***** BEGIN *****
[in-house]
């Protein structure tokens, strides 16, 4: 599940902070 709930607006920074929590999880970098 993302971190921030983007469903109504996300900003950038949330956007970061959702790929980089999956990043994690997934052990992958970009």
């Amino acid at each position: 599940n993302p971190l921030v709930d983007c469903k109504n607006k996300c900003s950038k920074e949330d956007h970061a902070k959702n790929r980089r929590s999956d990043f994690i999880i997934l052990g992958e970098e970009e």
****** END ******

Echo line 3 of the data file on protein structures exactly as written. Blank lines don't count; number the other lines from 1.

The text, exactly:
């Amino acid at each position: 599940n993302p971190l921030v709930d983007c469903k109504n607006k996300c900003s950038k920074e949330d956007h970061a902070k959702n790929r980089r929590s999956d990043f994690i999880i997934l052990g992958e970098e970009e």